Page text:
Saunders' gem, Hunter's shot fuel Halos

Saunders' gem, Hunter's shot fuel Halos

CHICAGO -- Joe Saunders has his swagger back. Torii Hunter never lost his.

Saunders' left arm and Hunter's smoking bat were the primary weapons of impact in the Angels' 3-2 decision over the White Sox on Wednesday night at U.S. Cellular Field.

Saunders (3-5) held the Sox to one run across 7 2/3 innings, and Hunter's two-run shot to left against hard-luck John Danks (3-3) in the fourth inning gave the Angels a lead they didn't surrender.

"Danks was great -- one hit into the eighth," Hunter said, having gone deep for the third consecutive game. "He pitched his butt off. My home run was the only hit we had.

"Saundo went out and did his thing -- great stuff. It was all about throwing strikes and not having 100 pitches in the fifth inning. Getting into the seventh, the eighth, that's big."

Brian Fuentes made it through the ninth after a leadoff homer by Paul Konerko -- his 14th of the season -- to nail down his fifth save after Fernando Rodney struck out Andruw Jones to close the eighth in relief of Saunders.

"It's a natural instinct when you're getting hit to start picking on the plate," said Saunders, who has yielded two earned runs over his past three starts after surrendering 15 over the previous three. "That's when you get behind guys.

"When I was struggling, a bunch of stuff goes through your mind. Staying positive, it's really tough. You feel like you've got good stuff, and you make one or two mistakes, and sometimes that's the difference. It was nice to take a step back and focus on strike one. Get ahead of hitters -- that's what I've been doing the last three games."

Danks (3-3) was sailing along in the fourth when he walked Bobby Abreu on a full count before Hunter unloaded his third homer in as many games on the road trip into the seats in left field. It was his seventh homer of the season.

"I'm feeling good at the plate," Hunter said, commending his manager for a lineup alteration that dropped him a slot to No. 4, with Abreu sliding into his familiar third spot. "Mike Scioscia made some changes and put me in the four-hole. I can cut loose a little more, and Bobby's where he needs to be."

Danks made it into the eighth regretting just one pitch, the fastball Hunter turned into a souvenir.

"Basically, he made one mistake all game, and Torii didn't miss it," catcher A.J. Pierzynski said of Danks. "Other than that, he was lights-out. We outhit them, 6-3, and found a way to lose. It's a shame. The way he's throwing the ball, he should have five, six or seven wins. He has been pretty money for us all year."

Juan Rivera singled with one out in the eighth, moving up on Mike Napoli's single. Rivera scored on a double error charged to third baseman Jayson Nix on Erick Aybar's ground ball -- one for bobbling it, another for throwing it away.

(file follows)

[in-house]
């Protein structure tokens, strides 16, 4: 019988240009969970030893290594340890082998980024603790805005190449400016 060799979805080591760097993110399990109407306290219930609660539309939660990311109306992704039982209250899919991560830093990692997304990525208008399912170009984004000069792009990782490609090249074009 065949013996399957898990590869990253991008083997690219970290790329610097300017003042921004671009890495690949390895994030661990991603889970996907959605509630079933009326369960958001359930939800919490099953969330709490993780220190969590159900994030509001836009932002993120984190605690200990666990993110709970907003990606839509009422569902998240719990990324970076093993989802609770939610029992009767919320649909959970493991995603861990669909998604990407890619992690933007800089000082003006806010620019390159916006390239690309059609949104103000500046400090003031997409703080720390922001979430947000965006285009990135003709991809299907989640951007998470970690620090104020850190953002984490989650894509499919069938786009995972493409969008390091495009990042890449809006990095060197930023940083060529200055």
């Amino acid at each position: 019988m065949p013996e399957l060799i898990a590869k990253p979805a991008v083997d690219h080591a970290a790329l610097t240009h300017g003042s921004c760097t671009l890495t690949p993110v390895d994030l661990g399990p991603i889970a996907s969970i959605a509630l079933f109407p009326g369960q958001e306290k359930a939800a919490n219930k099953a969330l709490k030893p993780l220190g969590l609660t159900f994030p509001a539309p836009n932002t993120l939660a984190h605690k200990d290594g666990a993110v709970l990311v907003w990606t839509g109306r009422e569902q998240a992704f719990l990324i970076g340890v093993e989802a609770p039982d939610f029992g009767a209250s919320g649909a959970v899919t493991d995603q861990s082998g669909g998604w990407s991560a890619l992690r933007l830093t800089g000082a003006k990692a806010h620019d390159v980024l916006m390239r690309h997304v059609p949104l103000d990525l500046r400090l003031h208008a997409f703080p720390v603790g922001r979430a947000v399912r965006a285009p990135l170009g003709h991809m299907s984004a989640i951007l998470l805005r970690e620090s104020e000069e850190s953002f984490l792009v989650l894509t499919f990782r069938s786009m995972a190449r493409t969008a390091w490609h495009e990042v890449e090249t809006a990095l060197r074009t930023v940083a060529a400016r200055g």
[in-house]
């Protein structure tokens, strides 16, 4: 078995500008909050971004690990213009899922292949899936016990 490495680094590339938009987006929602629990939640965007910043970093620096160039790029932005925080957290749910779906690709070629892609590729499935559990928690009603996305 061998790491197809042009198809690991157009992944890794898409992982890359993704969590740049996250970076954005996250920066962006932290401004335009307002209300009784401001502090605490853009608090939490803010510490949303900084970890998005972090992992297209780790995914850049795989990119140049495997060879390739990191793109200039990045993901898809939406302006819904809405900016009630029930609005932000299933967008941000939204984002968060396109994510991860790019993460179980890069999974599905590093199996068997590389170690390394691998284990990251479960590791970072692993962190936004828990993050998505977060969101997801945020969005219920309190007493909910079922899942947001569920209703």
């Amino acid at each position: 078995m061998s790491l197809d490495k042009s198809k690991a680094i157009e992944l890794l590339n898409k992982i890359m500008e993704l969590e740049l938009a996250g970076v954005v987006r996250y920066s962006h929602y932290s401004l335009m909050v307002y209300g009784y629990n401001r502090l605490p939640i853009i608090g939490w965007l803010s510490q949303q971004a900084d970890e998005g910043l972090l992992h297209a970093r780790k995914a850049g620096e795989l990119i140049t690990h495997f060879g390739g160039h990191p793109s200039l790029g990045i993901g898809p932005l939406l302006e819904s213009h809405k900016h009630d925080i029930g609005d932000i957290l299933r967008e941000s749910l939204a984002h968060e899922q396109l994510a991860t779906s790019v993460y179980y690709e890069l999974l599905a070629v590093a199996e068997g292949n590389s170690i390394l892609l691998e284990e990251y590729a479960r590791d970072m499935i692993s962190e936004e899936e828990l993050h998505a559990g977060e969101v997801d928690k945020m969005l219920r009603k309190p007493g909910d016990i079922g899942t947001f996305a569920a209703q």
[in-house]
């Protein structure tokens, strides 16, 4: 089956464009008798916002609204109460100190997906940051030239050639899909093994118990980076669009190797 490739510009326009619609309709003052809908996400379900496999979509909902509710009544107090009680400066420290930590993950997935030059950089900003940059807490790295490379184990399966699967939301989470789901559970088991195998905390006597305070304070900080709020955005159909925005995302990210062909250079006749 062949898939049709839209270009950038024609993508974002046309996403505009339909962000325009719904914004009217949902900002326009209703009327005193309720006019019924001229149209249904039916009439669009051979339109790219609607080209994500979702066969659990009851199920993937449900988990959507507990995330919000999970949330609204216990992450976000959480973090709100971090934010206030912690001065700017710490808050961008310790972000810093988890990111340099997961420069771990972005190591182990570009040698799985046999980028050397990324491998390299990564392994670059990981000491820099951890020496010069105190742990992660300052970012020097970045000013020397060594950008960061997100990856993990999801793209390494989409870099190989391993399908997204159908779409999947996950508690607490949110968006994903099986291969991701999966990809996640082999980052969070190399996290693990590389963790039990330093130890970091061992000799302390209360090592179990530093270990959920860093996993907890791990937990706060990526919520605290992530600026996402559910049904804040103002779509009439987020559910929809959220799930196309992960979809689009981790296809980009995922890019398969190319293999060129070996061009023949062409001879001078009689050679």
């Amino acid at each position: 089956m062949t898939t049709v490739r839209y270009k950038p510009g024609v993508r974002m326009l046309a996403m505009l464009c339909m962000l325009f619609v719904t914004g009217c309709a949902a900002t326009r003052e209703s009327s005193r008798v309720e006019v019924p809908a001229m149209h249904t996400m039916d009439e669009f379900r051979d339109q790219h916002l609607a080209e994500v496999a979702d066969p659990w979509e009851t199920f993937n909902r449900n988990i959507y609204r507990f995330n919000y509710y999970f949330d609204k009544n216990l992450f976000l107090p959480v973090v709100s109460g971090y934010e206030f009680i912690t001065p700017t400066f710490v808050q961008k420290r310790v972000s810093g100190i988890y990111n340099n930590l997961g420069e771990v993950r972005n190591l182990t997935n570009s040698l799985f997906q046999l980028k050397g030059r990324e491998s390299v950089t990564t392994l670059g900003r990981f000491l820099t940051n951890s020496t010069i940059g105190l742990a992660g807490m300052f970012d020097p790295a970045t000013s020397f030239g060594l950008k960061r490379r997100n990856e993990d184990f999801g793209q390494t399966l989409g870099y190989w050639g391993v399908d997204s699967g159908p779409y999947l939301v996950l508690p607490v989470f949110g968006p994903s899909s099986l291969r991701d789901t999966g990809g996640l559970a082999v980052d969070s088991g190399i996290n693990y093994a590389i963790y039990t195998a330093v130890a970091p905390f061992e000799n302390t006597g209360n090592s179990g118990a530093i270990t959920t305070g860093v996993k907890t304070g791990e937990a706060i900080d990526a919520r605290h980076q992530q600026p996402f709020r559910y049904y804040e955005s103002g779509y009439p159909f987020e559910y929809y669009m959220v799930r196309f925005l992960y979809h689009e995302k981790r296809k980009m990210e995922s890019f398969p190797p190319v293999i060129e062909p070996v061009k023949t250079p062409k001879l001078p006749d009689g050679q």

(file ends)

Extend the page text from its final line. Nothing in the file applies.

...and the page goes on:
That became a big run when Konerko unloaded on a full count, but Fuentes might have thrown a different pitch than a fastball down to the dangerous cleanup man if it had been a one-run game.

"I wasn't going to walk him," Fuentes said. "If it's a one-run game, I'd probably throw something different. He's a good hitter. He's leading his team in home runs."

A one-out single by Pierzynski and a passed ball had the tying run in scoring position, but Fuentes struck out Alexei Ramirez after retiring Carlos Quentin on a fly ball to Hunter.

"I like to pitch as much as I can," said Fuentes, whose workload has been highly sporadic given the Angels' poor start. He was appearing in back-to-back games for the first time this season, and he needs work to find his rhythm, timing and arm speed.

"You can't duplicate a game situation in the bullpen," he said. "It's just not the same."

Chicago had taken the lead in the second when Konerko singled, took third on Pierzynski's double and scored on Quentin's sacrifice fly.

Saunders settled into a groove and worked through his biggest crisis in the sixth when he retired Alex Rios on a fly ball to leave the bases loaded after a single and two walks.

"It was a fastball in," Saunders said. "I wanted to make sure I got it in there. These guys can hit the ball. This is kind of a hitter-friendly park. I knew I had to make some pitches against a good-hitting team. I got it in enough to keep it in the ballpark."

White Sox left fielder Juan Pierre elevated above the fence in left in the fifth to take a home run away from Rivera.

But there was nothing Chicago could do about Hunter's big fly. It was the third time in his career he's homered in three consecutive games and the first since August 2006, when he went deep in four straight for the Twins.

"In my first at-bat," Hunter said, his drive to deep right-center resulting in Rios' two-base error, "the bat snapped in my hands after I hit it. That was crazy. On the home run, the wood was good."

And the Angels chopped down a two-game losing spin that came courtesy of the Rangers in Texas.

Lyle Spencer is a reporter for This story was not subject to the approval of Major League Baseball or its clubs.